Instead of reclaiming the commodity as a gesture towards the personal and specific or altering it into an absurd hyperbole, once these artists intervene with a pre-made cultural object, the works just break, like a hot glass shattering onto itself.

Claire Fontaine, an anonymous artists’ collective that produces visual and text-based work under the nomme de plume of the aforementioned French notebook company, showed four objects in “her” most recent exhibition at Reena Spaulings Fine Art. Located above a Chinese restaurant, the gallery keeps its seedy atmosphere – tiles uprooted from the floor – because, really, the term “white cube” has been dying for over fifty years and even though it’s occasionally shot at, it keeps on running with precision.

Claire Fontaine’s installation Human Strike (Grève humaine) was a combined effort of labor on the part of the artists and gallery-workers where thousands of holes were drilled into the wall and then filled with matches. Although CF has performed similar tasks to this one, to elucidate just how overwhelming and potentially futile this act, some holes were left purposely unfilled. No fire and no fireworks, just the human drama of premature carpal tunnel syndrome.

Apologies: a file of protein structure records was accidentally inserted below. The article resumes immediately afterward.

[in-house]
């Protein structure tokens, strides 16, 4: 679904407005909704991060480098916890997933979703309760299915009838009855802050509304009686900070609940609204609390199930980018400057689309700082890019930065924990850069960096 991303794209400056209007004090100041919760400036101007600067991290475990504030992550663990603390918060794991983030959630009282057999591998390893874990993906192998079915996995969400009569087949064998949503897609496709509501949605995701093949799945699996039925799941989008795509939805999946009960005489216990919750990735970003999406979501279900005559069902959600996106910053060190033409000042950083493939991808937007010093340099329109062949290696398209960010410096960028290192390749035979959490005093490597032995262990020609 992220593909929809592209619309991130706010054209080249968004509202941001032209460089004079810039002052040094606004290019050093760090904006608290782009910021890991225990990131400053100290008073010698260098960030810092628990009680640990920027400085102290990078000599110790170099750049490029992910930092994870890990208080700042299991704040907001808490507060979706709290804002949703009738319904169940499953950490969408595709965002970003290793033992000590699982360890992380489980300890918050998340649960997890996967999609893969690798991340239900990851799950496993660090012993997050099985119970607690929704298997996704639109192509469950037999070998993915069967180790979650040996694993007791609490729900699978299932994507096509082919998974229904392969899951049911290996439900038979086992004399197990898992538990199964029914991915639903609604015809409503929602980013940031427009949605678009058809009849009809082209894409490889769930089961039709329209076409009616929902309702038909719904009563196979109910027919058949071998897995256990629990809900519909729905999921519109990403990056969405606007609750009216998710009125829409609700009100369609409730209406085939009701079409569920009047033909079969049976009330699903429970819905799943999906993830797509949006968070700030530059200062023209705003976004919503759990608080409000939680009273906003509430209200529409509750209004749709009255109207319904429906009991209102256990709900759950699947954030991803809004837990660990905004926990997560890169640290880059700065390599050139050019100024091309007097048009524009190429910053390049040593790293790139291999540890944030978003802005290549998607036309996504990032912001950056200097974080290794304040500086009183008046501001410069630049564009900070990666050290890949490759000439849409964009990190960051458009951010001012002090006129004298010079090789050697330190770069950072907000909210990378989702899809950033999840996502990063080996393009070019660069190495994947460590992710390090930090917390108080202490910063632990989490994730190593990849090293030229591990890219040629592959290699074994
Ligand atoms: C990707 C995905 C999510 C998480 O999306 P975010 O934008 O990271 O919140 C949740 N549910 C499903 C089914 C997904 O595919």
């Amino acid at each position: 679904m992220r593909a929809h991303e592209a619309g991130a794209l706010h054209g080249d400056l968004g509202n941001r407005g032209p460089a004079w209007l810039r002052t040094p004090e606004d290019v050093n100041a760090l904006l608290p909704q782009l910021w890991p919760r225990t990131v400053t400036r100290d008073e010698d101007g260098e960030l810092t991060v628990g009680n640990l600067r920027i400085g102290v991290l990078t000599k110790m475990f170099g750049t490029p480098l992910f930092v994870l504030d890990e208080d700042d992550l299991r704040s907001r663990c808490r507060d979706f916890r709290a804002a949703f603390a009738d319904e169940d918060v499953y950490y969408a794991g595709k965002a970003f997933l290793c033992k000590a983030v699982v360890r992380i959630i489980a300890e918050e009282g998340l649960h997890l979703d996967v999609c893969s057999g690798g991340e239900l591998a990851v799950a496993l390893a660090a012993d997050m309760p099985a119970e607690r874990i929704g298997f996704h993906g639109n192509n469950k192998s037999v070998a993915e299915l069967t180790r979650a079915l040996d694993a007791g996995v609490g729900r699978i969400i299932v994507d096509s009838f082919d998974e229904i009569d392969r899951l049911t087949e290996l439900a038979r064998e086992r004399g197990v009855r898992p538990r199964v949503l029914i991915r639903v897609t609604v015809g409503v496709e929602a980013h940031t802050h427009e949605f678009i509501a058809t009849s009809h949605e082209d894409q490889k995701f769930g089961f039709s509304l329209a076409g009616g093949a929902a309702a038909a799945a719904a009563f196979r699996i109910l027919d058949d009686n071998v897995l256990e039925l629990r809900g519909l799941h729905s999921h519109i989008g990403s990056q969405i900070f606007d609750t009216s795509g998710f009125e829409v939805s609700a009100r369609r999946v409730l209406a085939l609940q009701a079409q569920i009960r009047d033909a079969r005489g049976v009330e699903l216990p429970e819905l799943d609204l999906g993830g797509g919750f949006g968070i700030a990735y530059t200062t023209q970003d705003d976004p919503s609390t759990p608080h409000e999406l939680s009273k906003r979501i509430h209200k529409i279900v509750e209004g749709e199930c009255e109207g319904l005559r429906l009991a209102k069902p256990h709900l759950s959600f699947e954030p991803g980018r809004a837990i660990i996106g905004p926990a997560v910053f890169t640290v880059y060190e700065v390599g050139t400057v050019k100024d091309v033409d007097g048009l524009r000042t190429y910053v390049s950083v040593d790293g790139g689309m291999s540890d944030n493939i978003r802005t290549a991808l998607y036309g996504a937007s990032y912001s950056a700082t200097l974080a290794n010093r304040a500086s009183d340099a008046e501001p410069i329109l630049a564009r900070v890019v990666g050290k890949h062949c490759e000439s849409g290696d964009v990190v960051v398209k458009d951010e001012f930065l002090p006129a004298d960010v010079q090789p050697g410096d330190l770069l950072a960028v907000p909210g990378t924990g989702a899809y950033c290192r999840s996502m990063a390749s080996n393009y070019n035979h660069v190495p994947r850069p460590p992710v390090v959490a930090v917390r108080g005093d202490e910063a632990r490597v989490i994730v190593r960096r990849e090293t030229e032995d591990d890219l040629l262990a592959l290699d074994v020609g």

For Shape Shifters at Rachel Uffner Gallery, Sam Moyer began to rip up IKEA rugs and then sealed them with encaustic. These Worry Rugs are gross mummifications of failed grids and hopeful IKEA dreams gone goth. IKEA, Minimalism, and any other overarching power-wielding -ism were never right, but Sam Moyer and Claire Fontaine don’t attempt to destroy or remedy what has already happened. Letting out a disinterested sigh, the artists leave the mess that’s already been made, letting the sticky, gooey mess pool onto itself and only then, they retreat.

This entry was posted in (slide) comparisons, art, reviews and tagged , , , , , , , , , . Bookmark the permalink.


  1. Susie says:

    i like this

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